Outcome Measures

No new outcome measures are proposed. Changes in motor cortical excitability were previously measured as the change in the average peak-to-peak amplitude of a motor

evoked potential (MEP) as measured with EMG. Neuroimaging measures included

changes in oscillatory brain activity power as measured with EEG or MEG, changes in

BOLD fMRI activation or changes in functional connectivity (i.e. - covarying fluctuations

in BOLD or spectral power across the brain). Behavioral outcome measures focused on

changes in performance as a function of learning, or as a function of applied brain

stimulation.

Study Design

Study Type:
Interventional
Actual Enrollment :
1007 participants
Allocation:
N/A
Intervention Model:
Single Group Assignment
Masking:
None (Open Label)
Primary Purpose:
Basic Science
Official Title:
Modulation of Motor Function by Stimulation of the Central and Peripheral Nervous System
Actual Study Start Date :
Jan 14, 2007
Actual Primary Completion Date :
Nov 8, 2019
Actual Study Completion Date :
Dec 20, 2019

Arms and Interventions

ArmIntervention/Treatment
Active Comparator: 1

Healthy adults

Diagnostic Test: MRI
The MRI studies were conducted on a 3 or 7 Tesla MRI scanner located in the NIH Magnetic Resonance Imaging Research Facility (NMRF), under the guidelines of the FDA, NIH, and NMRF. Subjects lie down in the scanner in a comfortable position, and will be monitored by investigators in the control room. They are able to communicate with the investigators by intercom at the operating console at all times. If subjects ask to stop the experiment, they will be removed immediately from the scanner. During the scan, the subjects hear a rhythmic tapping sound caused by the switching of the gradient coil that is necessary to produce the image. They are required to wear Nonmagnetic earplugs. The scanning session lasts up to approximately 2 hours.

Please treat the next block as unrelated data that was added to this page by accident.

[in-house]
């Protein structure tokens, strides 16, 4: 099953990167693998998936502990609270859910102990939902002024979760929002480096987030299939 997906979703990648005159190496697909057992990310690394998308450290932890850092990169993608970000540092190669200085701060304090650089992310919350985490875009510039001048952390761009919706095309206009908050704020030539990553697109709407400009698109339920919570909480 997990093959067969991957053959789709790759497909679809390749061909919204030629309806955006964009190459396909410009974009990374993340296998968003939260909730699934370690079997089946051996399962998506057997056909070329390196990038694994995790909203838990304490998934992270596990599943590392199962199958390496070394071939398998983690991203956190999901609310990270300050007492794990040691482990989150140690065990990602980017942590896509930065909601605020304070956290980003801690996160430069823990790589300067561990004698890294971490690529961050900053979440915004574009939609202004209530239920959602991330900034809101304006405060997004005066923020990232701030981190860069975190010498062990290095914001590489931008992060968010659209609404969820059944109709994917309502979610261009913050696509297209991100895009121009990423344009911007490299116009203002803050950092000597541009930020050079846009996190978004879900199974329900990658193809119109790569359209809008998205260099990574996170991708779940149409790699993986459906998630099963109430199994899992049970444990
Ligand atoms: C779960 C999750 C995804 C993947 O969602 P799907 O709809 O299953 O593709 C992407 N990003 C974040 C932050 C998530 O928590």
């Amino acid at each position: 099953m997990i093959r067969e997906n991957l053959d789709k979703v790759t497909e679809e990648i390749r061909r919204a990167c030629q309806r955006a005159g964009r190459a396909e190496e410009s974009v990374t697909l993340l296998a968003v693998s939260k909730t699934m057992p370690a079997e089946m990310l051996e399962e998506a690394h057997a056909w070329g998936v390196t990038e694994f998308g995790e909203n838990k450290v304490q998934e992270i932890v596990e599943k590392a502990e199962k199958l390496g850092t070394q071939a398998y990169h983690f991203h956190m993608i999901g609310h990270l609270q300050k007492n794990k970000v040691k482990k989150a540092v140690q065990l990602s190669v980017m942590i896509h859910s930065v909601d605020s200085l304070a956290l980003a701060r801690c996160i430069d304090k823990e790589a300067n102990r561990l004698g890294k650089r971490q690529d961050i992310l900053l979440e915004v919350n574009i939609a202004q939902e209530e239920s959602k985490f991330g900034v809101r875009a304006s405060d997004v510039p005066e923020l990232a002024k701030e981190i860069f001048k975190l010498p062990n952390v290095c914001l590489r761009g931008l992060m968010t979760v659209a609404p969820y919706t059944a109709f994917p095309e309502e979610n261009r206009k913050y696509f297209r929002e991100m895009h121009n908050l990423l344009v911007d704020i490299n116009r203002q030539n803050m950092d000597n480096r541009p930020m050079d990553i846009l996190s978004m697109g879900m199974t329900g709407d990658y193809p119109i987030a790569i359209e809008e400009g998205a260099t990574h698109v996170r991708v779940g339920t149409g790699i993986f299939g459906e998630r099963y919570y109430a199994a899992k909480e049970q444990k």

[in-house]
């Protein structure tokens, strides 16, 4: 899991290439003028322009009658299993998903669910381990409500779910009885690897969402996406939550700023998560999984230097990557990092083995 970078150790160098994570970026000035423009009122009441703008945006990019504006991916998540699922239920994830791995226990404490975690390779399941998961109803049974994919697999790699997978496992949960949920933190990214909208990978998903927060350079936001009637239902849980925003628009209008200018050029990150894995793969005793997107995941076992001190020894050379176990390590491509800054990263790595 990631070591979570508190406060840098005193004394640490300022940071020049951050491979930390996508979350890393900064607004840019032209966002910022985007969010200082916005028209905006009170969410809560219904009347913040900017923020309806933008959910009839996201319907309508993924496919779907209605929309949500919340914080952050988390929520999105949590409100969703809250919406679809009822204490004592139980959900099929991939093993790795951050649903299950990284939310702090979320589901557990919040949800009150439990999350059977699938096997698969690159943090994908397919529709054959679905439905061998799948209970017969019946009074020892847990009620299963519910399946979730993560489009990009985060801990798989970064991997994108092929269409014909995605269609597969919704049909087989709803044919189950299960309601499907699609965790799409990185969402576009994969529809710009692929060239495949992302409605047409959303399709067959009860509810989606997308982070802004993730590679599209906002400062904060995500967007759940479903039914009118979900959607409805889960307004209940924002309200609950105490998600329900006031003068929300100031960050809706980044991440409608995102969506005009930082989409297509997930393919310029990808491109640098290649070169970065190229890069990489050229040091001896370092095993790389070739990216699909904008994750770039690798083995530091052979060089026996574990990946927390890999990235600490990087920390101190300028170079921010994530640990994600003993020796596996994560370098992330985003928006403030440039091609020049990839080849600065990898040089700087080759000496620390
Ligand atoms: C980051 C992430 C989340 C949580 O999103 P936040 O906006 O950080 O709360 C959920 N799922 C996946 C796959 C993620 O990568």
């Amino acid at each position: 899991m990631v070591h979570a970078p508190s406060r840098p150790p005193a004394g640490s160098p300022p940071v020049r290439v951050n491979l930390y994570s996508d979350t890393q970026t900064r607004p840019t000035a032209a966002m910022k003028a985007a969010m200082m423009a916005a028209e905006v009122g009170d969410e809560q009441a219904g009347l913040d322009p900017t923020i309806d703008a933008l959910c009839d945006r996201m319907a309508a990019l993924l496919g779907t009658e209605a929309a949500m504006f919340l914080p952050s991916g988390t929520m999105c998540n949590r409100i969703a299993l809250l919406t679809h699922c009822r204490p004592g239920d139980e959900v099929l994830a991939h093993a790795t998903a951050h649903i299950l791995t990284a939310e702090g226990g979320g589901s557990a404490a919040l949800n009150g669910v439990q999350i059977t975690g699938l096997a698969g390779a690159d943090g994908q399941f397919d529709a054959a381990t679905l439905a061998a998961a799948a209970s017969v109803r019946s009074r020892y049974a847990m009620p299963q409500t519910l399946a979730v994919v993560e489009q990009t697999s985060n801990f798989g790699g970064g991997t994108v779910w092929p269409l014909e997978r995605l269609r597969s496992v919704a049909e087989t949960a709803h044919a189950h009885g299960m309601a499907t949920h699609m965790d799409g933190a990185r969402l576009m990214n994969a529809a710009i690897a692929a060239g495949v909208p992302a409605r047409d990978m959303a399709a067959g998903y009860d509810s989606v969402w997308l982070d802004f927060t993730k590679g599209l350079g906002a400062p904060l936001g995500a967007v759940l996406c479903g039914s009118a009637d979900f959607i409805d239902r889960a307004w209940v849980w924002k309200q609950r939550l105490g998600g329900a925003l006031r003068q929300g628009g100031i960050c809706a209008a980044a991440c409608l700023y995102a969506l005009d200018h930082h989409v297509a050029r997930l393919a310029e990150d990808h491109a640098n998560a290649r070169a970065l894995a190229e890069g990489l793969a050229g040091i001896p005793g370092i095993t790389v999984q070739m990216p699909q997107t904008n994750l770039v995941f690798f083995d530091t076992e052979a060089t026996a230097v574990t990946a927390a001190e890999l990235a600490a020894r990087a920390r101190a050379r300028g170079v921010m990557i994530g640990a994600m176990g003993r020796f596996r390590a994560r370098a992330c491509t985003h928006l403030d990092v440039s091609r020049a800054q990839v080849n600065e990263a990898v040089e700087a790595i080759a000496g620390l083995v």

Diagnostic Test: fMRI
The MRI studies were conducted on a 3 or 7 Tesla MRI scanner located in the NIH Magnetic Resonance Imaging Research Facility (NMRF), under the guidelines of the FDA, NIH, and NMRF. Subjects lie down in the scanner in a comfortable position, and will be monitored by investigators in the control room. They are able to communicate with the investigators by intercom at the operating console at all times. If subjects ask to stop the experiment, they will be removed immediately from the scanner. During the scan, the subjects hear a rhythmic tapping sound caused by the switching of the gradient coil that is necessary to produce the image. They are required to wear nonmagnetic earplugs. The scanning session lasts up to approximately 2 hours.

Diagnostic Test: MRS
MRS was used to assess (1) local changes in neurotransmitter concentrations (ie.- GABA or glutamine/glutamate) due to stimulation or behavioral training, or (2) the relationship between baseline neurotransmitter concentrations and response to stimulation or behavioral intervention(s).

Diagnostic Test: MEG